Fawcett: We started down the VDI path. In fact, many companies did years ago, when westarted to do more with offshore resources. We wanted to have offshore resources, we wanted togive them desktops, but we wanted to make sure they were secure. That was the ﬁrst introductionof where VDI makes a lot of sense, where you want to secure data, have folks doing coding, butknowing they can’t take code with them. That’s the way it started.But then you start to ﬁnd other use cases for VDI that really start to beneﬁt the rest of the usercommunity. VDI is one of those things that started a while back and now has slowly grown intothis BYOD solution.Gardner: Did you know how much BYOD was going on there? How did you ﬁnd out and howwould it become something you could control?Fawcett: That’s the question of the hour. Id love to be able to say that we knew exactly howmany people were bringing in what kinds of devices, but the reality is, we are a technologycompany, so some of our policies may be more relaxed than the policies of companies outsideour realm.For example, in a bank or in the government, you can pretty much lock down an environment,and every employee coming in knows its going to be locked down because of who they are andwho they work for.Our organization is made up of technologists located around the world. You know some of themare looking for ways around the fences. It’s just built into their nature. Its almost like acompetition for them, "Can I ﬁgure this out?" Now add in the remote and traveling users and youcan see how this expands the challenge as time goes on.Story of adoptionGardner: Let’s hear a little bit about the story of adoption. You decided that this Pandoras boxwas already open, no going back. BYOD is apparently here to stay, and weve got some headstart with VDI models and processes. Tell me how this panned out and what were some of themajor problems that you found you needed to solve?Fawcett: As I mentioned before, for us, it was not about the devices. We tried to turn thataround, and it was kind of handy, because the whole consumerization of IT started to come intothe industry more and more. So we started to piggyback on that.Think about it. A device is simply a means of accessing the apps and the data. Our vision insteadturned into trying to ﬁgure out a way to provide employees with a world-class overall userexperience, from beginning to end, encouraging the culture of openness and innovation.In the end, our goal is to offer our end-users that ability to use a ﬂexible set of tools and toolsetswith a familiar interface that allows for secure access anywhere, anytime. We want them to be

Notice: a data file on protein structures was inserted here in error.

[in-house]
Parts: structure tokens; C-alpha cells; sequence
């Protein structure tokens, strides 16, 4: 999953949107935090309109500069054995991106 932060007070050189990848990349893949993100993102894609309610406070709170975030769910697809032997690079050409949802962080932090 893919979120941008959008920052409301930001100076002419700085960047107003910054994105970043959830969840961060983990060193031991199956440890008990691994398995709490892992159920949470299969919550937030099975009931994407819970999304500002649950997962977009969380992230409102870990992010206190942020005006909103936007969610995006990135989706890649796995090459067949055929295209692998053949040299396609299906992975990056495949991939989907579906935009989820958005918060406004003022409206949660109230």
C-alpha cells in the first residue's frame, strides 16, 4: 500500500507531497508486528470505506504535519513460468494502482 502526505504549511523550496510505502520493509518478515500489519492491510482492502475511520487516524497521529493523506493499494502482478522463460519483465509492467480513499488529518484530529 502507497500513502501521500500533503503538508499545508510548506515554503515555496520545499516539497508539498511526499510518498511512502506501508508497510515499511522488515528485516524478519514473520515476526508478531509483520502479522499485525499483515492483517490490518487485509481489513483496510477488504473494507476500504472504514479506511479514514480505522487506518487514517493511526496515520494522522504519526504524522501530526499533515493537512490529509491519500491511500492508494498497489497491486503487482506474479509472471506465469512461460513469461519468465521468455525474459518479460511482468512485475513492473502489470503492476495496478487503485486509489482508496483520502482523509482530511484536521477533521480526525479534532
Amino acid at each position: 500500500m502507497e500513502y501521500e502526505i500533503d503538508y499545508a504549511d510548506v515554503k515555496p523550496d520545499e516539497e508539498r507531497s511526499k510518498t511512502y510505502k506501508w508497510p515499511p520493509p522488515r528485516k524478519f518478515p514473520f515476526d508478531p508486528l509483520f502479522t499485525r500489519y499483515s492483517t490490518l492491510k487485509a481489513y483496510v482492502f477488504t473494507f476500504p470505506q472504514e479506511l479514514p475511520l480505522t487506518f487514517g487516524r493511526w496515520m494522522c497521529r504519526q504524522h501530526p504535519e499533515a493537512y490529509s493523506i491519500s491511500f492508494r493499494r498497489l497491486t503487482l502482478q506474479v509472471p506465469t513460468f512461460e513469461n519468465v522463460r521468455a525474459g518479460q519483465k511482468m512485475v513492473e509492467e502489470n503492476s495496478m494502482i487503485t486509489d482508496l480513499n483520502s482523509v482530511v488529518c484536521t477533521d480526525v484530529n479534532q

comfortable with those tools, as this will make them obviously more productive at doing theirjobs.Gardner: Back to that interface issue. There is also this intersection of technology, with HTML5being prominent. Did you have to make some choices about native support for apps across someof these major platforms and popular devices? Or did you say, "Let’s try to come out with thetechnological approach that can suit more than going native, try to do write once and deployanywhere or be consumed anywhere?" How did that kind of pan out?Fawcett: We pretty much have a standard set of packaged applications. So it wasnt like we weregoing to start rewriting any of those applications, or even the front-end. The good news is thatthese applications are staying up with the industry and were serving them up, so multiple devicetypes can access the data and still provide that consistent UI to the end-user.But you still have to go back too and ask what makes sense. What kind of device makes sense,for example, in an AP data entry department? Do you really think you are ever going to see --and maybe one day, who knows, we will -- but do you ever think you will see a data entry clerkusing a tablet to do rapid data entry? Probably not. Theyre pretty tied to the 10-key. They likethe feel of the keyboard itself.So you kind of sit back. What everyone is beginning to accept is that there are different devicesfor different types of roles inside an organization. Thats pretty much the path that wevecontinued down as well.At Quest, we have some wonderful tools that help us understand this environment and help usrecognize who is bringing in devices and how theyre being used. Were getting a better sense ofwhats in our environment so that we can start answering these.Gardner: Lets look at this through the lens of IT. You decided that youre going to supportBYOD with the blessing of IT. What does this get for you? Are there some additional beneﬁtsother than empowering the end-user or giving them choice? What’s there for you in terms ofbetter support for your centralized operations, applications, data, and then some of those backupand support functions that we all should be doing regularly?Regular backupsFawcett: One thing that really helps out IT is the thing you just mentioned, which is makingsure that laptops are being backed up on a regular basis. We know today, and Im sure many of uson this podcast are thinking, "How many of us actually back up our laptops on a regular basis?"Those who do it are saying, "Well, doesn’t everyone do that?" But you could guess that inside ofa large organization, probably the majority are not responsible enough to do it, because it’s justnot in the forefront of their minds.